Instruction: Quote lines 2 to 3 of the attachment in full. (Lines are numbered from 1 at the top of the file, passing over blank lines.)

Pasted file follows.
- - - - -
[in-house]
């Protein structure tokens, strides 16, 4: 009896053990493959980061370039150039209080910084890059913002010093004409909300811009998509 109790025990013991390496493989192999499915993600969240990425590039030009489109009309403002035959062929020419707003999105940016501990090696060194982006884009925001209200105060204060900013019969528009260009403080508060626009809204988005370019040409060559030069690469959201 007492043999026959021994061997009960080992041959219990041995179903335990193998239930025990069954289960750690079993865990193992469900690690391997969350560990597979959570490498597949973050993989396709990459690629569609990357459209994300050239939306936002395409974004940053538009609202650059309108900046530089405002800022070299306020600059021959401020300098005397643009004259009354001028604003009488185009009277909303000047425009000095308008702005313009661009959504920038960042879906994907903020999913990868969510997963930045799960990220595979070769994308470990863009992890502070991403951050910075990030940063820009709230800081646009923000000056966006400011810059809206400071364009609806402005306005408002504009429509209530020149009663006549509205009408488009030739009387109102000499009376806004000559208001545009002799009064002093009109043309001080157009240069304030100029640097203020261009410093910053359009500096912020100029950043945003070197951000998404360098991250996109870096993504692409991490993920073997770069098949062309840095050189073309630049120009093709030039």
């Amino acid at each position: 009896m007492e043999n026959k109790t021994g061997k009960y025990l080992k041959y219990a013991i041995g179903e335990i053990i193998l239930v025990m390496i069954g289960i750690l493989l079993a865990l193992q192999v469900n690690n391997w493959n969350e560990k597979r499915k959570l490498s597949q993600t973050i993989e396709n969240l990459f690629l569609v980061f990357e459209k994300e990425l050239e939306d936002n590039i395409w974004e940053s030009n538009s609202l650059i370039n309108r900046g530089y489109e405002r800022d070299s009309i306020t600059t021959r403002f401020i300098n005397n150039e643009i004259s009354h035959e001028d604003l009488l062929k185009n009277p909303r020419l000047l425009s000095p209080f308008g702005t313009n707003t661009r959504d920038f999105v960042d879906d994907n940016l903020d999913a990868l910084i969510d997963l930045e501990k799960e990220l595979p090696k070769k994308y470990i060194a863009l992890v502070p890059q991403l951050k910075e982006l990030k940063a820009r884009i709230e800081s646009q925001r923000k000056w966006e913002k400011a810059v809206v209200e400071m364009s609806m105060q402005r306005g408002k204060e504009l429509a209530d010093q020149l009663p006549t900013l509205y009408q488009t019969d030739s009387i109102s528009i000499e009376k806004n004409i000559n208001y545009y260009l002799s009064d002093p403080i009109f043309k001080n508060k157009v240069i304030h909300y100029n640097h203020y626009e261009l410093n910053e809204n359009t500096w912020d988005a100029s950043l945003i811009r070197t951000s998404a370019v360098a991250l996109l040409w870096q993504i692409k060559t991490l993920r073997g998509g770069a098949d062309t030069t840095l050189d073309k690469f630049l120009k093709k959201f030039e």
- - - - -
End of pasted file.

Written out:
């Protein structure tokens, strides 16, 4: 009896053990493959980061370039150039209080910084890059913002010093004409909300811009998509 109790025990013991390496493989192999499915993600969240990425590039030009489109009309403002035959062929020419707003999105940016501990090696060194982006884009925001209200105060204060900013019969528009260009403080508060626009809204988005370019040409060559030069690469959201 007492043999026959021994061997009960080992041959219990041995179903335990193998239930025990069954289960750690079993865990193992469900690690391997969350560990597979959570490498597949973050993989396709990459690629569609990357459209994300050239939306936002395409974004940053538009609202650059309108900046530089405002800022070299306020600059021959401020300098005397643009004259009354001028604003009488185009009277909303000047425009000095308008702005313009661009959504920038960042879906994907903020999913990868969510997963930045799960990220595979070769994308470990863009992890502070991403951050910075990030940063820009709230800081646009923000000056966006400011810059809206400071364009609806402005306005408002504009429509209530020149009663006549509205009408488009030739009387109102000499009376806004000559208001545009002799009064002093009109043309001080157009240069304030100029640097203020261009410093910053359009500096912020100029950043945003070197951000998404360098991250996109870096993504692409991490993920073997770069098949062309840095050189073309630049120009093709030039």
């Amino acid at each position: 009896m007492e043999n026959k109790t021994g061997k009960y025990l080992k041959y219990a013991i041995g179903e335990i053990i193998l239930v025990m390496i069954g289960i750690l493989l079993a865990l193992q192999v469900n690690n391997w493959n969350e560990k597979r499915k959570l490498s597949q993600t973050i993989e396709n969240l990459f690629l569609v980061f990357e459209k994300e990425l050239e939306d936002n590039i395409w974004e940053s030009n538009s609202l650059i370039n309108r900046g530089y489109e405002r800022d070299s009309i306020t600059t021959r403002f401020i300098n005397n150039e643009i004259s009354h035959e001028d604003l009488l062929k185009n009277p909303r020419l000047l425009s000095p209080f308008g702005t313009n707003t661009r959504d920038f999105v960042d879906d994907n940016l903020d999913a990868l910084i969510d997963l930045e501990k799960e990220l595979p090696k070769k994308y470990i060194a863009l992890v502070p890059q991403l951050k910075e982006l990030k940063a820009r884009i709230e800081s646009q925001r923000k000056w966006e913002k400011a810059v809206v209200e400071m364009s609806m105060q402005r306005g408002k204060e504009l429509a209530d010093q020149l009663p006549t900013l509205y009408q488009t019969d030739s009387i109102s528009i000499e009376k806004n004409i000559n208001y545009y260009l002799s009064d002093p403080i009109f043309k001080n508060k157009v240069i304030h909300y100029n640097h203020y626009e261009l410093n910053e809204n359009t500096w912020d988005a100029s950043l945003i811009r070197t951000s998404a370019v360098a991250l996109l040409w870096q993504i692409k060559t991490l993920r073997g998509g770069a098949d062309t030069t840095l050189d073309k690469f630049l120009k093709k959201f030039e």